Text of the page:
Mayoral candidate Wendy Greuel unveiled a $417 million plan this morning to hire 2,000 new police officers and 1,000 new firefighters by 2020.

Greuel said she would pay for the additional hires by setting aside a quarter of the projected revenue increases over the next several years. However, the plan relies on projections of 5% revenue growth for five straight years, which is dramatically more optimistic than city budget projections.
The city's costs are growing at a faster rate than its revenues (see chart below), leaving it unclear where Greuel would find $417 million to hire new police officers and firefighters. She has said she opposes a tax increase.

Here's the city's fiscal outlook for the next few years. This was published last April, so the numbers are a little out of date, but the point still holds. As you can see, there's not a lot of extra money lying around to with which to hire new police officers:

L.A.'s budget outlook. Greuel's plan is to use 25% of the revenue increase (blue line) to pay for new cops and firefighters and a public safety trust fund. She has offered few specifics on addressing expenditures (red line). ; Credit: City Administrative Office

L.A.'s budget outlook. Greuel's plan is to use 25% of the revenue increase (blue line) to pay for new cops and firefighters and a public safety trust fund. She has offered few specifics on addressing expenditures (red line). ; Credit: City Administrative Office

Greuel's plan bears a striking resemblance to one offered by Bob Hertzberg during his 2005 campaign for mayor. Hertzberg and Greuel both hired strategist John Shallman to run their campaigns. Hertzberg's plan was to set aside 25% of new revenue to hire 3,000 cops — which would have brought the total force to 12,000, the same figure Greuel has proposed.
The City Administrative Officer has projected long-term revenue growth of about 3%. In an interview, Shallman defended the revenue projections of 5% a year for each year from 2016 through 2020, saying that Greuel's economic plans will ensure that “we can be insulated from giant dips” in revenue.
Shallman also emphasized that the 12,000 figure is a “goal,” and that it could change if revenues fall short.
He also said that Greuel will be able to tackle the city's spiraling expenditures, based on her experience identifying waste, fraud and abuse as city controller. The bulk of the expenditure growth is due to various forms of employee compensation. Asked how Greuel would address that, Shallman said, “She's gonna sit down at the table with the parties, open up the books, and shine a big light on it.”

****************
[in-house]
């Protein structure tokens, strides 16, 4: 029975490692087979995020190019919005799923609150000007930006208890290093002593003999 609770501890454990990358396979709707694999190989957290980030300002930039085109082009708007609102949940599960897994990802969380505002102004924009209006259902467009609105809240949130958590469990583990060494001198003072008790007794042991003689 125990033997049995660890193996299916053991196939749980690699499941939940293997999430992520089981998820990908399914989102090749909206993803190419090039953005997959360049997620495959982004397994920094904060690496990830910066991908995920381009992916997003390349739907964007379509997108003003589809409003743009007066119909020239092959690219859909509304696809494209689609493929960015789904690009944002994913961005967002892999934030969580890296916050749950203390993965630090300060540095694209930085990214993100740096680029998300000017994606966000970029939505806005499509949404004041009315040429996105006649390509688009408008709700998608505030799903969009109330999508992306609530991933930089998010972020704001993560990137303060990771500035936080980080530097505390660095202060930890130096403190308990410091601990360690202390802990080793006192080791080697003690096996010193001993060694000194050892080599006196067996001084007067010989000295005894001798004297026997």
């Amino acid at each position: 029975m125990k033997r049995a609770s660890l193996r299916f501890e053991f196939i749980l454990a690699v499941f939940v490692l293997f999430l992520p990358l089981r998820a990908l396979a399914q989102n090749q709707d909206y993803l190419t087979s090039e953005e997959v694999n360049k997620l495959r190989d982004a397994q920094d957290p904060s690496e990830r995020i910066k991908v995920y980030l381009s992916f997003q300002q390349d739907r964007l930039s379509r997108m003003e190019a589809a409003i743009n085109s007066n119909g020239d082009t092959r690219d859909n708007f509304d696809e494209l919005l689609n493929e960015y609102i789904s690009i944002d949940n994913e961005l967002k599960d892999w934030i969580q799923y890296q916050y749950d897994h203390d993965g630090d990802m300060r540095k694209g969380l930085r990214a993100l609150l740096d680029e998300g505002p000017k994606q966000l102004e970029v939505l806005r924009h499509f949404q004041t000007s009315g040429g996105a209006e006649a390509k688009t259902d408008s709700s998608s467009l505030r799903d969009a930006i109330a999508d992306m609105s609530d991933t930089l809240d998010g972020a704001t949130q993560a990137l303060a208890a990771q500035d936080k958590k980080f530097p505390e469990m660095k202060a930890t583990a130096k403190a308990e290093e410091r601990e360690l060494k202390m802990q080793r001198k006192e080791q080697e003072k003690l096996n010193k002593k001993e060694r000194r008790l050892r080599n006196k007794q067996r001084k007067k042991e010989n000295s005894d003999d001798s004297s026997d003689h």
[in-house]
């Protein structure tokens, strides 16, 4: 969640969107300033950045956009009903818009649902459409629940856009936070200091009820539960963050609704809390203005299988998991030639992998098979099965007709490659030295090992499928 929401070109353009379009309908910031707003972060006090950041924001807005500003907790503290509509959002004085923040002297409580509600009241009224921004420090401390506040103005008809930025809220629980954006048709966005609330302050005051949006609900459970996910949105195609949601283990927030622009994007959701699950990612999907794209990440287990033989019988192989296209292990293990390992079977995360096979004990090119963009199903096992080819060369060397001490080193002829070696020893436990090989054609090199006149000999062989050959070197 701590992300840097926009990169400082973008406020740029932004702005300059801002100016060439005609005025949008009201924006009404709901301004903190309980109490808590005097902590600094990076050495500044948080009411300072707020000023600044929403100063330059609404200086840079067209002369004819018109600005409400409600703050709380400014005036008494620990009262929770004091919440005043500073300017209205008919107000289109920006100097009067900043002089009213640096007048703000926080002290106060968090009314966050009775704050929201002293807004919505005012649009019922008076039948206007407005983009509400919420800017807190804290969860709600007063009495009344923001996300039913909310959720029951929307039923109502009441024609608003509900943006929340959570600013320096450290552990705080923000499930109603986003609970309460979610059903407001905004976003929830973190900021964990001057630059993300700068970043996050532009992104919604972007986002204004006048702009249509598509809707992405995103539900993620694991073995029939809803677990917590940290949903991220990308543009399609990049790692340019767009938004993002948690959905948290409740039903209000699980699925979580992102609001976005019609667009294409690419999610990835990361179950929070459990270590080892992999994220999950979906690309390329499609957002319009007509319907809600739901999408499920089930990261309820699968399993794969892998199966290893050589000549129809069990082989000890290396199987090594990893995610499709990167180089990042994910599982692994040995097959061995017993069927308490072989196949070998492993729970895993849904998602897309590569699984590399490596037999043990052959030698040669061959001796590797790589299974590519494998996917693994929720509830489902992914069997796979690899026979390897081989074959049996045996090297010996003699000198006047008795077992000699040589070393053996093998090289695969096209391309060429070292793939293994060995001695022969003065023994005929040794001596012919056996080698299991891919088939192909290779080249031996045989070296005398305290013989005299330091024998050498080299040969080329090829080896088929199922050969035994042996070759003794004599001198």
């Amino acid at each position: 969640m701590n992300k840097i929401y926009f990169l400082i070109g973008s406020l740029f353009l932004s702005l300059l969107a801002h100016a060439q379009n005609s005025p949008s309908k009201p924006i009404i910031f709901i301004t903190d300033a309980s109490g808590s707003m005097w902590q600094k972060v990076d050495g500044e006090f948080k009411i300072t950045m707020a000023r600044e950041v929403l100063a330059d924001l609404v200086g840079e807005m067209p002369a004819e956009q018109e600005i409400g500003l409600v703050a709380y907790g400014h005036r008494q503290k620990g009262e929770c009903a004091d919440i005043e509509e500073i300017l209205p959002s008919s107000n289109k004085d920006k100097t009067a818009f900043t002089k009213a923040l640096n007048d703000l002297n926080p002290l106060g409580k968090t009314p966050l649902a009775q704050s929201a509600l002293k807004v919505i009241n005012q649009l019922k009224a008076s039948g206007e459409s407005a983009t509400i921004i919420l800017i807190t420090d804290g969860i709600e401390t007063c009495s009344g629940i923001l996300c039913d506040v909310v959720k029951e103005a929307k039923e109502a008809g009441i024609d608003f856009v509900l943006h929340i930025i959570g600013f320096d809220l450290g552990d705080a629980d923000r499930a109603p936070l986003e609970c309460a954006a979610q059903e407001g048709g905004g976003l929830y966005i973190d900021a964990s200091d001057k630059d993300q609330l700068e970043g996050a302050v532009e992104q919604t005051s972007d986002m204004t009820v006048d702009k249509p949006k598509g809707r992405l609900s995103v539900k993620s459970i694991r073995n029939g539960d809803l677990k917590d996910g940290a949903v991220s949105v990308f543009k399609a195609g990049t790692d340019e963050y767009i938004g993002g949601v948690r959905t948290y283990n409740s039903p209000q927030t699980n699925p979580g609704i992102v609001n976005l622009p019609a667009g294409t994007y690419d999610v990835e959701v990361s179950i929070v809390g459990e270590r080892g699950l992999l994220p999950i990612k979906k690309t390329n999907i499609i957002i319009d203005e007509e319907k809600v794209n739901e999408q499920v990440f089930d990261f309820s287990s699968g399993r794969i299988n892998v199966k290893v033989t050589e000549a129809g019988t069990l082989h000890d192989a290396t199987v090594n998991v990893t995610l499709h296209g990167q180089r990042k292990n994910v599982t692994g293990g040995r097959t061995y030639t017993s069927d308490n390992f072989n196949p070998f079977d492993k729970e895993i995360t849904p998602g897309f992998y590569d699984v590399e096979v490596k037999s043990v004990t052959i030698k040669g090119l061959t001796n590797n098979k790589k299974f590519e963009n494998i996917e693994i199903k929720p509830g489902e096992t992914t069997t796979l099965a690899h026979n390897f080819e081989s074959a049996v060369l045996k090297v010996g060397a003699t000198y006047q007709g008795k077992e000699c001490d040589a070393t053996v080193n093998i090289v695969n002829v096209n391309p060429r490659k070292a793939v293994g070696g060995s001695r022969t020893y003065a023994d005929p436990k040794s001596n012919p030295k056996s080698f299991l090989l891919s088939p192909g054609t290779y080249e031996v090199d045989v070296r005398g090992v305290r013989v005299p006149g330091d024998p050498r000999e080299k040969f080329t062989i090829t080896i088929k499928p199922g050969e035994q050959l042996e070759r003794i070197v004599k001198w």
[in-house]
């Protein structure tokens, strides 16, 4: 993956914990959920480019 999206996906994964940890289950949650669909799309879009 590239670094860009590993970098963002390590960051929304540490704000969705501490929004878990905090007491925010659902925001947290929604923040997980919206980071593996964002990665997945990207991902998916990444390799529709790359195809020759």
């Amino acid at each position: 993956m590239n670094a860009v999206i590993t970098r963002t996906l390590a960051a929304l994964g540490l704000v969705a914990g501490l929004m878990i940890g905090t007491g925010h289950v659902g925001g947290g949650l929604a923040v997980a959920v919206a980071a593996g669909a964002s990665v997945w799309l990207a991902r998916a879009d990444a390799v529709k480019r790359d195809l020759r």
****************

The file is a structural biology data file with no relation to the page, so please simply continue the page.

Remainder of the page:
Greuel made her announcement this morning alongside Frank Lima, the president of United Firefighters of L.A. City. UFLAC has endorsed Greuel, as has the L.A. Police Protective League.
However, the LAPPL leadership was not at Greuel's news conference. Tyler Izen, the president of the LAPPL, said Greuel had not consulted with him on the plan. (This appears to have been deliberate, to avoid accusations that the LAPPL is coordinating its independent expenditure campaign with Greuel.) 
Over the past few years, the union has consistently pushed for more overtime — not for hiring more cops. Police overtime was cut dramatically during the budget crisis.
“I support putting more officers on the street,” Izen said. “I think the best way for us to do that now is to pay officers their overtime.”
Councilman Eric Garcetti, Greuel's top rival, has previously said he supports Mayor Antonio Villaraigosa's goal of 10,000 officers, which the LAPD reached this year. But he has also argued that the LAPD coverage plan is just as important as the total number of cops on the force. 
Garcetti's campaign fired off a response challenging Greuel's numbers, and referring to the controversy over her claim to have identified $160 million in waste, fraud and abuse.

“Everyday, Ms. Greuel makes a new promise to a new group. But her numbers never seem to add up,” said Jeff Millman, Garcetti's spokesman. “She has collected just $239,000 for the city, which is enough to only hire 2 police officers for one year.”

Councilwoman Jan Perry, also a candidate for mayor, issued a statement calling Greuel's proposal “more of a reflection of her failing campaign, and what she promised to police and fire unions behind closed doors in exchange for their endorsement

of her campaign.”

In addition to the extra spending on police and firefighters, Greuel has vowed to phase out the gross receipts tax, which brings in roughly $425 million a year. Added to the cost of hiring new police and firefighters, Greuel has made $842 million worth of new promises.
Garcetti has also promised to phase out the tax on businesses, making the dubious claim that doing so would generate enough growth to offset the drop in revenue.
The city's deficit is currently projected at $216 million next year.
Update, Thursday:
Today the City Administrative Office put out a current version of the chart above. Here it is. The numbers have improved, but the big-picture concept is the same:

Credit: L.A. City Administrative Office

Credit: L.A. City Administrative Office

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